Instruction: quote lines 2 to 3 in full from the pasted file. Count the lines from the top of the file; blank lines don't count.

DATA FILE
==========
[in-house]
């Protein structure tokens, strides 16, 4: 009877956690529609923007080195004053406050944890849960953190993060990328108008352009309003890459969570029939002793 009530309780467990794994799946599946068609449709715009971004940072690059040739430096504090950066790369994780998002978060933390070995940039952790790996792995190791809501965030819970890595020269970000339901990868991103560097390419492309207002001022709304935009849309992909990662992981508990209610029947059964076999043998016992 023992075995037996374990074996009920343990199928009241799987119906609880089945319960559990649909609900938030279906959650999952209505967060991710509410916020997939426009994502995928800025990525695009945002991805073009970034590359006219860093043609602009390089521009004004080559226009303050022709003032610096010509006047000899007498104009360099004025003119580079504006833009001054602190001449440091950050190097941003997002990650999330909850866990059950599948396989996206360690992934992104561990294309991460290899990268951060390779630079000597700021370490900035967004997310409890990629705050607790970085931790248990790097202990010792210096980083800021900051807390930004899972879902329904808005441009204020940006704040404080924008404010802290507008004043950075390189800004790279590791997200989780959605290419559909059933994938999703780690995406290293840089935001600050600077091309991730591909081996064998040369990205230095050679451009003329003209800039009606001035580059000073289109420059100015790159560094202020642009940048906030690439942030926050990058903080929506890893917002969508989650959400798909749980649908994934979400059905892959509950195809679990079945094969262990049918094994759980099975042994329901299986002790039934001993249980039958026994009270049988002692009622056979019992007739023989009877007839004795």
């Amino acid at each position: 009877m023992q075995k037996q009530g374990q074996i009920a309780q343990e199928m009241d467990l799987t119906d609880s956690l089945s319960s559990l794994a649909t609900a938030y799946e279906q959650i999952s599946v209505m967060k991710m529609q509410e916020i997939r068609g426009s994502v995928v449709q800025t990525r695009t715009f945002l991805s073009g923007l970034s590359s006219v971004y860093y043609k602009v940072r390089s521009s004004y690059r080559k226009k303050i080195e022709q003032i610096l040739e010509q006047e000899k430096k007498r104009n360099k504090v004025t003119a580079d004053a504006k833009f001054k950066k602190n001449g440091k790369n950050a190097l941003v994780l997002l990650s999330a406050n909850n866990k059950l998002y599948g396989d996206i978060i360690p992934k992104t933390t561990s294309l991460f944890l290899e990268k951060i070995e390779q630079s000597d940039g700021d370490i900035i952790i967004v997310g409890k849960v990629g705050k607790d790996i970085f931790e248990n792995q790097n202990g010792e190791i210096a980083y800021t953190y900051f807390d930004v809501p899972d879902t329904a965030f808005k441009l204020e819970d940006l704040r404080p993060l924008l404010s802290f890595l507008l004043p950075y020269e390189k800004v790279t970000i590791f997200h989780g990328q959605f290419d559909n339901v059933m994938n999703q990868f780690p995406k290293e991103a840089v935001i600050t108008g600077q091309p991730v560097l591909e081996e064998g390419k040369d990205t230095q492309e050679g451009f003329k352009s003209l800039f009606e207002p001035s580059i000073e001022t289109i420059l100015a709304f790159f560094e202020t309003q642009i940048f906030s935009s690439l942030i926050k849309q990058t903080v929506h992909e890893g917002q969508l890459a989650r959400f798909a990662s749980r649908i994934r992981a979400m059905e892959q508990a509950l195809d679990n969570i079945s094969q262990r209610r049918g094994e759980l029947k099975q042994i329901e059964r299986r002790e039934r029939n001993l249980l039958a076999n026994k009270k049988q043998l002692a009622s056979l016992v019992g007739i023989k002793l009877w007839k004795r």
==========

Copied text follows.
């Protein structure tokens, strides 16, 4: 009877956690529609923007080195004053406050944890849960953190993060990328108008352009309003890459969570029939002793 009530309780467990794994799946599946068609449709715009971004940072690059040739430096504090950066790369994780998002978060933390070995940039952790790996792995190791809501965030819970890595020269970000339901990868991103560097390419492309207002001022709304935009849309992909990662992981508990209610029947059964076999043998016992 023992075995037996374990074996009920343990199928009241799987119906609880089945319960559990649909609900938030279906959650999952209505967060991710509410916020997939426009994502995928800025990525695009945002991805073009970034590359006219860093043609602009390089521009004004080559226009303050022709003032610096010509006047000899007498104009360099004025003119580079504006833009001054602190001449440091950050190097941003997002990650999330909850866990059950599948396989996206360690992934992104561990294309991460290899990268951060390779630079000597700021370490900035967004997310409890990629705050607790970085931790248990790097202990010792210096980083800021900051807390930004899972879902329904808005441009204020940006704040404080924008404010802290507008004043950075390189800004790279590791997200989780959605290419559909059933994938999703780690995406290293840089935001600050600077091309991730591909081996064998040369990205230095050679451009003329003209800039009606001035580059000073289109420059100015790159560094202020642009940048906030690439942030926050990058903080929506890893917002969508989650959400798909749980649908994934979400059905892959509950195809679990079945094969262990049918094994759980099975042994329901299986002790039934001993249980039958026994009270049988002692009622056979019992007739023989009877007839004795």
């Amino acid at each position: 009877m023992q075995k037996q009530g374990q074996i009920a309780q343990e199928m009241d467990l799987t119906d609880s956690l089945s319960s559990l794994a649909t609900a938030y799946e279906q959650i999952s599946v209505m967060k991710m529609q509410e916020i997939r068609g426009s994502v995928v449709q800025t990525r695009t715009f945002l991805s073009g923007l970034s590359s006219v971004y860093y043609k602009v940072r390089s521009s004004y690059r080559k226009k303050i080195e022709q003032i610096l040739e010509q006047e000899k430096k007498r104009n360099k504090v004025t003119a580079d004053a504006k833009f001054k950066k602190n001449g440091k790369n950050a190097l941003v994780l997002l990650s999330a406050n909850n866990k059950l998002y599948g396989d996206i978060i360690p992934k992104t933390t561990s294309l991460f944890l290899e990268k951060i070995e390779q630079s000597d940039g700021d370490i900035i952790i967004v997310g409890k849960v990629g705050k607790d790996i970085f931790e248990n792995q790097n202990g010792e190791i210096a980083y800021t953190y900051f807390d930004v809501p899972d879902t329904a965030f808005k441009l204020e819970d940006l704040r404080p993060l924008l404010s802290f890595l507008l004043p950075y020269e390189k800004v790279t970000i590791f997200h989780g990328q959605f290419d559909n339901v059933m994938n999703q990868f780690p995406k290293e991103a840089v935001i600050t108008g600077q091309p991730v560097l591909e081996e064998g390419k040369d990205t230095q492309e050679g451009f003329k352009s003209l800039f009606e207002p001035s580059i000073e001022t289109i420059l100015a709304f790159f560094e202020t309003q642009i940048f906030s935009s690439l942030i926050k849309q990058t903080v929506h992909e890893g917002q969508l890459a989650r959400f798909a990662s749980r649908i994934r992981a979400m059905e892959q508990a509950l195809d679990n969570i079945s094969q262990r209610r049918g094994e759980l029947k099975q042994i329901e059964r299986r002790e039934r029939n001993l249980l039958a076999n026994k009270k049988q043998l002692a009622s056979l016992v019992g007739i023989k002793l009877w007839k004795r």